The Power of Forgiving Others

January 17, 2017 — Leave a comment

Last time I wrote about forgiving yourself, so you can move forward. Now I’d like to talk about the power of forgiving others (even before they ask you to forgive them).

The word FORGIVENESS, is not one we hear a lot in business. I believe it is an essential character trait in a LEADER – being forgiving.

Working with other people is fraught with mistakes, unkind words (slights), misunderstandings, and one-ups-manship (being taken advantage of). As a Leader we need to learn how to ‘right these wrongs’ so that we can move on and continue to work well with others.

prodigal-son-greek-1024x485 My faith – Christianity – teaches a radical approach to forgiveness. Our teaching is beautifully depicted in the Parable of the Prodigal Son. The story is found in the Gospel of St. Luke 15:11-31.

A young man insisted his father give him his inheritance now. He took the money and ran (literally). After squandering his inheritance and finding himself wallowing in the mud with the pigs (what a symbol of his transgression against his father), he said to himself – the hired men at my father’s house are better treated than this. I shall return and ask to be a hired man.

rsz_1rsz_prodigal_son_pigsWhat did the father do? Did he give the son a lecture? Did he tell him he can’t come back? Come on parents – what would you have done? I know I would have been so angry that a long lecture and great acts of payback would have been required. I certainly would have acted more like the older brother who became angry and refused to join the celebration.

Instead, while the son was a long way off, the father ran to him, threw his arms around him and covered him with kisses. Not only that, he threw a party! He called for a robe, sandals, and a ring to be put on his finger. These are all signs of complete reinstatement to his role as his father’s son. Then they killed the fatted calf and celebrated his lost son’s return.

The POWER of this Approach

Here’s what so revolutionary… When two people are at odds with each other, regardless of who is at fault, it is as if they have turned their backs on each other. What my faith teaches is that the hurt party needs to turn back around and be ready to forgive, with their arms outstretched (a long way off), so that when the aggrieving person turns around to ask for forgiveness they see that it is already being offered!

Here’s the power in this approach to forgiveness (and I’d like to talk about it from the Prodigal Son perspective). In the last few years I have had two very sorrowful experiences where I (the prodigal son) turned around to ask forgiveness but I was not greeted by someone that had already forgiven me. In both cases, it was not my intention to hurt the other person and I was actually surprised that what I did was perceived as hurtful. But alas, that is not the point, I did hurt the person. When I asked what I could do to repair the hurt I caused, one person said, “I don’t think there is anything you can do to repair this”; the other person said, “It sounds like you want to just sweep this under the rug and I can’t tolerate that.”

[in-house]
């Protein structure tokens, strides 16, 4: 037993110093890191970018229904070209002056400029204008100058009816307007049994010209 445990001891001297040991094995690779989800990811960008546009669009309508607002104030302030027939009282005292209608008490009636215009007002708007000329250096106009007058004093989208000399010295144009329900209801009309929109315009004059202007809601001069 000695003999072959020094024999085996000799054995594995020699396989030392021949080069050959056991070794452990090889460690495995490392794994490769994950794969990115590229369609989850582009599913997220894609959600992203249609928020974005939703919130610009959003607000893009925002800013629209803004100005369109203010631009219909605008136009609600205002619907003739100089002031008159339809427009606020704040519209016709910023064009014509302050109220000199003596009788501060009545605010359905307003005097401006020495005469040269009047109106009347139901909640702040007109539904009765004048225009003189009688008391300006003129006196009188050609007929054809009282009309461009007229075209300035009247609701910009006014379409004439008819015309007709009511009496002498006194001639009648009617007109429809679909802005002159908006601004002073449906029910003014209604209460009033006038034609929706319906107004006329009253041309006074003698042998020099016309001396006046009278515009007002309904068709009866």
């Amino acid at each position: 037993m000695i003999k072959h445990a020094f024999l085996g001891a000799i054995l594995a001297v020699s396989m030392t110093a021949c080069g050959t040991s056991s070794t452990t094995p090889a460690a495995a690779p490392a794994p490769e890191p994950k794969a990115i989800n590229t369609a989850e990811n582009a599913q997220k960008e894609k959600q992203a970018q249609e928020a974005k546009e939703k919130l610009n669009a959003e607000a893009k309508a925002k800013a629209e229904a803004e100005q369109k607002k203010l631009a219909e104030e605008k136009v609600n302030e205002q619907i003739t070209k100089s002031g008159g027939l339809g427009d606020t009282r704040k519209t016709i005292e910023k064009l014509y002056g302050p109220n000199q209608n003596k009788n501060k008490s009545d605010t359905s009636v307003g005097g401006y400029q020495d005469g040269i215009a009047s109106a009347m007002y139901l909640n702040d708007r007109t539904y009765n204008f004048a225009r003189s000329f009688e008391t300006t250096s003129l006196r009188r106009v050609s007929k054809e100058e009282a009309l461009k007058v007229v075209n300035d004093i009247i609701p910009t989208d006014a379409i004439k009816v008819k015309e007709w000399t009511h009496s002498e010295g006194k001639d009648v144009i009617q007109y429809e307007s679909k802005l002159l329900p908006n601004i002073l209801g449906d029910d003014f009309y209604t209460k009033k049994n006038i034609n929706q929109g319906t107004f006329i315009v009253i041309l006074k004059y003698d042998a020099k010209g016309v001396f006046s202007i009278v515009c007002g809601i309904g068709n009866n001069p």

When I turned around to ask for forgiveness, it was as if the person I offended had their back towards me and was not willing to ever turn around. How then can we ever move forward to repair the hurt and reconcile the relationship?

Repentance vs. Retribution

I know in both cases that asking for forgiveness was only the first step. I know that with forgiveness comes repentance – acts of love I must do to repair the trust I had damaged. I’m sure the Prodigal Son had a lot of work ahead of him – but the work began with a celebration of the fact that “the son that I thought was dead, is alive.” The relationship that I thought was broken will be repaired.

However, let’s not confuse repentance with retribution. Retribution is a pay-back – an eye for an eye. In its more subtle form, retribution might simply be withholding forgiveness until the offending party has suffered enough to the satisfaction of the one offended.

As C.S. Lewis reminds us, “[F]orgiving does not mean excusing. Many people seem to think it does. They think that if you ask them to forgive someone who has cheated or bullied them you are trying to make out that there was really no cheating or bullying. But if that were so, there would be nothing to forgive. (This doesn’t mean that you must necessarily believe his next promise. It does mean that you must make every effort to kill every taste of resentment in your own heart – every wish to humiliate or hurt him or to pay him out.)” *

Great leaders of forgiving character know they will be hurt, mistreated, even slandered. They also know by practicing forgiveness, they will be able to develop followers of great character who would rather LOVE each other as they work together vs. resent each other and therefore always be looking for retribution and pay-back.

*C. S. Lewis, The Weight of Glory (New York: Harper Collins, 2001; Originally published 1949), 181-183